point groups is shown in Table 2 ([21]).

The criterion followed to ﬁnd the four classes of elastic symmetries implicitly

introduces a coordinate system which is aligned with the symmetry planes of the

point group. This coordinate system is called here as the Normal coordinate system.

We use the notation CNto indicate that the elasticity tensor is described in this

coordinate system.

The Table 1 displays the elasticity tensor coeﬃcients of CNfor the four elastic

symmetry classes5. The numbers in parenthesis indicate the quantity of independent

elastic coeﬃcients that deﬁne the elasticity tensors.

Considering an arbitrary elasticity tensor Cdescribed in the Cartesian coor-

dinate system, Auﬀray et al. [22] describe an algorithm to determine its elastic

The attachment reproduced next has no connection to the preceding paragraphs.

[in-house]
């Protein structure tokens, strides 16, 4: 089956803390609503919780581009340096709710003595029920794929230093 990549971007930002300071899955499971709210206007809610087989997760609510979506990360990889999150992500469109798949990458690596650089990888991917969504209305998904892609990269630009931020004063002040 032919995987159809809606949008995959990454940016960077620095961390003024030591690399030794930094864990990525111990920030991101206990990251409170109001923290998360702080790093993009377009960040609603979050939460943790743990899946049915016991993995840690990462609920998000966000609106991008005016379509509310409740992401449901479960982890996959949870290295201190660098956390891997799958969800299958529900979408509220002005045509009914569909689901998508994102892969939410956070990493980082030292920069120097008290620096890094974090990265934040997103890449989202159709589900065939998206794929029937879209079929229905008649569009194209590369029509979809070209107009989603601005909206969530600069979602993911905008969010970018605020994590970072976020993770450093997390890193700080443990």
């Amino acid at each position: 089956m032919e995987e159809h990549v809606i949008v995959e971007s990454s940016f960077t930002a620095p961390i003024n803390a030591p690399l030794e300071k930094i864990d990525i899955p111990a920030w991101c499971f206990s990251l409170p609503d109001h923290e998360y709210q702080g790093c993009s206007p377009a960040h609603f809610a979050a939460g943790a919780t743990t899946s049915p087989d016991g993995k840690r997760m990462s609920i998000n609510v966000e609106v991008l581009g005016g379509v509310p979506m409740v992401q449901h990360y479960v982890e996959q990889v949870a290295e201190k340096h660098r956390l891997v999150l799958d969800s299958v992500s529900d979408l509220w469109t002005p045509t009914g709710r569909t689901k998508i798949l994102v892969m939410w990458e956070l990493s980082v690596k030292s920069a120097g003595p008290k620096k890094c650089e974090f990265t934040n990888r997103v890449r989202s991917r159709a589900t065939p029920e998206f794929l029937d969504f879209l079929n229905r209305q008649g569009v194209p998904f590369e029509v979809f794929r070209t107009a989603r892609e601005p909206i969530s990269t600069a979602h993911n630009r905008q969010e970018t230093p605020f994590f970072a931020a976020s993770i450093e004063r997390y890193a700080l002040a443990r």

symmetry class as well as to computes the rotation angle transforming Cinto its

normal form CN. See also the Appendix in the paper by Podest´a et al. [23].

2.3 Neumann’s principle

The connection existing between the symmetry elements of the micro-architecture

geometry and the symmetry elements of the overall elasticity tensor can be stated

with a fundamental postulate of the crystal physics known as Neumann’s principle.

5Here, the elasticity tensor CNis described as a matrix in Kelvin’s notation. The stress and

strain vectors in Kelvin’s notations are given by: [σss ;σnn;√2σsn ]Tand [εss;εnn;√2εsn]T, respec-

tively, where sand nare the Natural coordinates. Therefore, the components of the matrix CN

are the corresponding elastic coeﬃcients that are deﬁned in accordance with the notation of these

vectors.

13

Elastic Crystal Point Plane Compatible Bravais lattice and Wigner-Seitz unit cell

symmetry system group group Oblique Rectangular Rectangular Square Hexa

class primitive centered